The Murphys also have a location in downtown Victoria called “The Hub” where students can have a quiet place to study, congregate or receive training. Several Chick-fil-A team members attended the event, and David Murphy thanked them for their service and work.

“We are eternally grateful to receive this award and grateful to be part of the Victoria community,” David Murphy said. “We are about serving others. We serve our team, guests and community because relationships matter to us, and remarkable experiences are our priority. This award is a reminder that we are living out our purpose.”

The university also presented the Student Leadership Award, which recognizes a student who demonstrates excellence in leadership and academics. The award was given to Figueroa, who is a senior from San Antonio. She is pursuing a Bachelor of Science in communication with a minor in humanities, and is in her second term as SGA president. Figueroa has dedicated all of her energy outside of her studies to serving the UHV student population and has led the student government through the pandemic.

She also worked to establish more connections between the student population and the university’s faculty and staff, and represented UHV students in initiatives such as the university’s Race & Diversity Task Force and the COVID-19 Reopening Task Force. In May, Figueroa received the Student Organization Member of the Year award, and she has been named to the UHV Dean’s List several times.

“It is truly an honor to receive this award,” Figueroa said. “I couldn’t do it without the help of my Jaguar family.”

The university ended the night with a special announcement that the M.G. & Lillie A. Johnson Foundation recently donated $300,000 to the university. The funds will be used for scholarships for students who are residents of Victoria and the surrounding counties and are studying nursing and other health-related fields.

In addition to these awards and announcements, the event featured videos about Student Life, Athletics and UHV’s three academic schools, followed by speeches about highlights from the past year. These included:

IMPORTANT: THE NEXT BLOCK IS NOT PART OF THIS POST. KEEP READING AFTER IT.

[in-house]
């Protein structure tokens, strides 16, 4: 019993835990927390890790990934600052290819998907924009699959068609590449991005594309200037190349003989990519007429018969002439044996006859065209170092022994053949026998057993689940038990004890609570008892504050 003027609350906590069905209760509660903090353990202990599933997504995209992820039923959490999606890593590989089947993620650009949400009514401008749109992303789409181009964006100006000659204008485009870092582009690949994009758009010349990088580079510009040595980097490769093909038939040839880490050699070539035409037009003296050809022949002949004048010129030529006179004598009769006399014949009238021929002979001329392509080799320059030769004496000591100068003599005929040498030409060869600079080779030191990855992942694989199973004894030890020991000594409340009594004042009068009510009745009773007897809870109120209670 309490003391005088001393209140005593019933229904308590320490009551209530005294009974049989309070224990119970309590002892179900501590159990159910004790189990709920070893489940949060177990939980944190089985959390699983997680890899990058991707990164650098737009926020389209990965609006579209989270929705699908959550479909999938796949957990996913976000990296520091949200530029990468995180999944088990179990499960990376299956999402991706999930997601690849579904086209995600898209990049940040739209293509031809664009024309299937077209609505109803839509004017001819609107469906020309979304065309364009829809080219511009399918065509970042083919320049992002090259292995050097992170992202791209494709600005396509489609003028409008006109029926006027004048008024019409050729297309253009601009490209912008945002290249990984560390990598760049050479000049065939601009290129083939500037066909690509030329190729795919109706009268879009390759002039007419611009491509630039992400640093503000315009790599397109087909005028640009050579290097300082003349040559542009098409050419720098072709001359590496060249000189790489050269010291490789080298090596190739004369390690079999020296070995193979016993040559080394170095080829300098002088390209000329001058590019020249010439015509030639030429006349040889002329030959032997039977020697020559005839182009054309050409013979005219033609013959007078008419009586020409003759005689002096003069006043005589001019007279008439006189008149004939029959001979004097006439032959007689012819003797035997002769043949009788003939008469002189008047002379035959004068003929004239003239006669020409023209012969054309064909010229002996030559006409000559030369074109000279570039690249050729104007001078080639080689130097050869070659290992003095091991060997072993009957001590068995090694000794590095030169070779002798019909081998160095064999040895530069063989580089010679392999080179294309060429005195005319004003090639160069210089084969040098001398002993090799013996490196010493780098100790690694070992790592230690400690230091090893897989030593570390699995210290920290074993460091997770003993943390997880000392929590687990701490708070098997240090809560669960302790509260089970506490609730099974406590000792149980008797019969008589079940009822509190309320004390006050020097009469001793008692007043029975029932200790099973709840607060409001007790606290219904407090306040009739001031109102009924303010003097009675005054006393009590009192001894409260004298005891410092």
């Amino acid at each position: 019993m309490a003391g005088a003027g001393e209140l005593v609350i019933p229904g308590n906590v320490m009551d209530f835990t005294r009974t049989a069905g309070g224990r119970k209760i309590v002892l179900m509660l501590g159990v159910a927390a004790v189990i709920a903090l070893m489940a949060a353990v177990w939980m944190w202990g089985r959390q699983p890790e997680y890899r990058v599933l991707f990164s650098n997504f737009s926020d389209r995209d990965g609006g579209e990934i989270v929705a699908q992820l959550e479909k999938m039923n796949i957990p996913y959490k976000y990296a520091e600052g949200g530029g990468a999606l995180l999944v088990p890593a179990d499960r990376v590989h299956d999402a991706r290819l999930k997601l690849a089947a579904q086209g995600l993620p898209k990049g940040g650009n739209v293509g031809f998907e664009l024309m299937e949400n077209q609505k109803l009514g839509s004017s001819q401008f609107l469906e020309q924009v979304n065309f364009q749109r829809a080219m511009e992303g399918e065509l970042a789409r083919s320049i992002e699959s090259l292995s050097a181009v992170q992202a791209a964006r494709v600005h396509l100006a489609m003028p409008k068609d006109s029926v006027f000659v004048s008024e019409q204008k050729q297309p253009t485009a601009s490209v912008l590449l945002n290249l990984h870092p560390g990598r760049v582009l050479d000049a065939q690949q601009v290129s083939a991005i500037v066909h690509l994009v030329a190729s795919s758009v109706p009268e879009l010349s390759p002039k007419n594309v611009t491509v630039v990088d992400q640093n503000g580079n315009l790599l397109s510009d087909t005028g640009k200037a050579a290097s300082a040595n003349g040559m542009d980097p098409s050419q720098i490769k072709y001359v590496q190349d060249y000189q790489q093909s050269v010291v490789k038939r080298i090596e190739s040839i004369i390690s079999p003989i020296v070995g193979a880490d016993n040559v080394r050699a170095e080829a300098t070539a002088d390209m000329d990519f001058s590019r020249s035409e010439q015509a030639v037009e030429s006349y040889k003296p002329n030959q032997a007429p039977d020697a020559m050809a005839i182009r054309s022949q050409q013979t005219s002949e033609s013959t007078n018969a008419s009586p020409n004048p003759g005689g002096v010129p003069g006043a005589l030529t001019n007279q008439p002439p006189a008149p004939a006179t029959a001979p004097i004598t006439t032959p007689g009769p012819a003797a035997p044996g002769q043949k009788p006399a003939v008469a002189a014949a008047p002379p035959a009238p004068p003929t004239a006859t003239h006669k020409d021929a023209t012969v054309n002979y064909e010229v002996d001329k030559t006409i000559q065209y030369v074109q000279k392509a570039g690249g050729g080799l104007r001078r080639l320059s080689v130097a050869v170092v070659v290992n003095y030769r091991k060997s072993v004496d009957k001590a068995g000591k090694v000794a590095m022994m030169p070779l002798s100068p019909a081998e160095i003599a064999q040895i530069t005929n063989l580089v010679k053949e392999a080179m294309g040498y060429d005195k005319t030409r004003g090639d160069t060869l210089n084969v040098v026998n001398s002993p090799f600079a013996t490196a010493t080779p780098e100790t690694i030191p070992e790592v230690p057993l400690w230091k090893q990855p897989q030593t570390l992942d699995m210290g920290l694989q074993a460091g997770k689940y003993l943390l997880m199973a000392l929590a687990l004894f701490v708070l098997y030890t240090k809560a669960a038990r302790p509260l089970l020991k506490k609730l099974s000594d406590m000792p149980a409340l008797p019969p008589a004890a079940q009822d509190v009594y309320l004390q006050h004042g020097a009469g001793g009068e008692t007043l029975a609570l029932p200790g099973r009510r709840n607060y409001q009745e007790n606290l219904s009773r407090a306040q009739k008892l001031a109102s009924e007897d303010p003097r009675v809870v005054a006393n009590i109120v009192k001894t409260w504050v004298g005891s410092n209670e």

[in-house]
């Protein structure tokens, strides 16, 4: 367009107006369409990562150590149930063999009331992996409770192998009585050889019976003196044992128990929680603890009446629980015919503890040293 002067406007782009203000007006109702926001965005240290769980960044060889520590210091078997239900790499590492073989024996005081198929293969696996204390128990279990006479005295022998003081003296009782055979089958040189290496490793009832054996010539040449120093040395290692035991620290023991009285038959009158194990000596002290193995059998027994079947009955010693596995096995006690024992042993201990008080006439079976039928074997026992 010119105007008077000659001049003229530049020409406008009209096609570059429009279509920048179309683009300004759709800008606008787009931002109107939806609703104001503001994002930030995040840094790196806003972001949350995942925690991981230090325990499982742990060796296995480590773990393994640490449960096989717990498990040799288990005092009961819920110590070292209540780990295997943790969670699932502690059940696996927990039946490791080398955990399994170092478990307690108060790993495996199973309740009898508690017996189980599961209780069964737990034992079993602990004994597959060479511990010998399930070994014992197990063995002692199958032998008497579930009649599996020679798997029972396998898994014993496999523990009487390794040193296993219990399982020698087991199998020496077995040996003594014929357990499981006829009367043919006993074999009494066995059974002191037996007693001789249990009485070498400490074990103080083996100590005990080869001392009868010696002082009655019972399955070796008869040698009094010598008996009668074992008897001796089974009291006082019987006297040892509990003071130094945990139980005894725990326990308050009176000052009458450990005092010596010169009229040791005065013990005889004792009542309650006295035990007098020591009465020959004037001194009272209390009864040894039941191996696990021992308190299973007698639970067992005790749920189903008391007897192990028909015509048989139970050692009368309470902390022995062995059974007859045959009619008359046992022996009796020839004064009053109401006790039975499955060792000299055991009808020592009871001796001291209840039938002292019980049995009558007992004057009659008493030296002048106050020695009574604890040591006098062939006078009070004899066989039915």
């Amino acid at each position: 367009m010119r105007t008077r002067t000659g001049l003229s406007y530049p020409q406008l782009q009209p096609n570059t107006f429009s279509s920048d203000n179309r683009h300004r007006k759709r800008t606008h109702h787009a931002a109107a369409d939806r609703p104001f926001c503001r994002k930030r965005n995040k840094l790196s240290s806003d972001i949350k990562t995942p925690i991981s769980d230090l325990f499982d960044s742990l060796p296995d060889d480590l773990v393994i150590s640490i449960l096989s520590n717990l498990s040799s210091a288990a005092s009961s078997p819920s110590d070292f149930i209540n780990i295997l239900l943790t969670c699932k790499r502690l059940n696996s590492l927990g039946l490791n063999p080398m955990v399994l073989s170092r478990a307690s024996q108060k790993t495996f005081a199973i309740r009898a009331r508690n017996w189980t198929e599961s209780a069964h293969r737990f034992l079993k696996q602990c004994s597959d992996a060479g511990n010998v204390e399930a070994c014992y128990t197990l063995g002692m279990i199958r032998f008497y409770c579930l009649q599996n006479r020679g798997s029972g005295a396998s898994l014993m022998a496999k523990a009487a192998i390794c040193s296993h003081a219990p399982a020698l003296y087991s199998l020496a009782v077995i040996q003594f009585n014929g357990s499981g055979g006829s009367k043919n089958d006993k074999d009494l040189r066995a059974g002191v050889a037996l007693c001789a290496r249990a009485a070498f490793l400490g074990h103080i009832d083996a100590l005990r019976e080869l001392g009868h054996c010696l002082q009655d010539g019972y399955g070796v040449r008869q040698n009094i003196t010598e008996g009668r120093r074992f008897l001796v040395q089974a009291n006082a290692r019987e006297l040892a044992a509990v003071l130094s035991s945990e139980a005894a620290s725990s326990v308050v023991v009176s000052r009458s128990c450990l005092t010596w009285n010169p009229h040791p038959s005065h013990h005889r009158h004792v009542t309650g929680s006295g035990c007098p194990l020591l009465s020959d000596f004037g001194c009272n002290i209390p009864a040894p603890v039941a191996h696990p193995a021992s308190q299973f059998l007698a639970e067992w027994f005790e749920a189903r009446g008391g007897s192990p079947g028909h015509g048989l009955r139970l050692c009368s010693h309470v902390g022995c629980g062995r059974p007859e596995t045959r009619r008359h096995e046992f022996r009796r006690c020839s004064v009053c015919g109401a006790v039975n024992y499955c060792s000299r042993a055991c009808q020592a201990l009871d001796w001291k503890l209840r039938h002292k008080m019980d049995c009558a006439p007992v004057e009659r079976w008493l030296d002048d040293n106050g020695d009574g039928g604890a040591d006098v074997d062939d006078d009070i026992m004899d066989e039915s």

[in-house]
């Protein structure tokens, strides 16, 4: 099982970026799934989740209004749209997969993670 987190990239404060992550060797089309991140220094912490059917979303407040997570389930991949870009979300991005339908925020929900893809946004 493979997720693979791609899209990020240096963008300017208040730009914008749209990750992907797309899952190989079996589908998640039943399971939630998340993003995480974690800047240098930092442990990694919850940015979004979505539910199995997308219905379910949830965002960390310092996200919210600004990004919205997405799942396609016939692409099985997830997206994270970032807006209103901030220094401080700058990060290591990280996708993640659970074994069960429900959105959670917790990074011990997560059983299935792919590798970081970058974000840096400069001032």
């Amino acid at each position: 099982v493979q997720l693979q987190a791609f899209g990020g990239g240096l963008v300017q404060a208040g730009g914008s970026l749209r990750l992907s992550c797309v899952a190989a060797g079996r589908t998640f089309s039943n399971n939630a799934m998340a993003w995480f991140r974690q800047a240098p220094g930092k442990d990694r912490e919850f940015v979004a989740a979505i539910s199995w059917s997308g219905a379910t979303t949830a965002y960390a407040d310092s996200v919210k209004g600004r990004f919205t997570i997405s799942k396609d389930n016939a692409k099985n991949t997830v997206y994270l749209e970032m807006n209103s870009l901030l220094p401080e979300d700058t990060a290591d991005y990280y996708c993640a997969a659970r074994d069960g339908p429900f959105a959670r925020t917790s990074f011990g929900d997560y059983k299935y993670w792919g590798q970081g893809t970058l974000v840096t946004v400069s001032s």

• The UHV softball team won the Red River Athletic Conference tournament to advance to the National Association of Intercollegiate Athletics National Championship Opening Round, and for the first time in program history, the team won the opening round bracket to advance to the NAIA Softball World Series. The Jags finished the season ranked 19th in the NAIA.
  • A new position in Student Affairs, the assistant director of diversity and inclusion, was created to implement new university diversity, equity and inclusion initiatives, including the formation of a Multicultural Advisory Council, a student organization open to all UHV students. The assistant director also started a monthly virtual Brave Space Series and facilitated more than 40 programs.
  • The Specialist in School Psychology program was awarded a national accreditation that is helping UHV recruit new students and streamline the professional certification process for the program’s graduates. The accreditation through 2028 from the National Association of School Psychologists makes UHV one of only 13 universities accredited in Texas.
  • The Strategic Master of Business Administration was recognized as a top program when the Princeton Review included it in its list of Best Business Schools 2021: Best On-Campus MBA Programs. The list included schools worldwide and was determined using factors such as institutional data and student surveys. The school also ranked No. 7 in the Greatest Resources for Minority Students category.
  • The university’s graduate counseling program updated its degree offering to a Master of Science in Professional Counseling with tracks in clinical mental health counseling and professional school counseling. The degrees are nationally accredited by the Council for the Accreditation of Counseling & Related Educational Programs and are the only CACREP-accredited professional counseling degrees available in the Victoria and Greater Houston areas.

The 2020-2021 annual report website features videos; UHV’s enrollment and financial figures; a list of donors; faculty, staff, student and alumni highlights; photos from the year and more at

The University of Houston-Victoria, located in the heart of the Coastal Bend region since 1973 in Victoria, Texas, offers courses leading to more than 80 academic programs in the schools of Arts & Sciences; Business Administration; and Education, Health Professions & Human Development. UHV provides face-to-face classes at its Victoria campus, as well as an instructional site in Katy, Texas, and online classes that students can take from anywhere. UHV supports the American Association of State Colleges and Universities Opportunities for All initiative to increase awareness about state colleges and universities and the important role they have in providing a high-quality and accessible education to an increasingly diverse student population, as well as contributing to regional and state economic development.

Amber Aldaco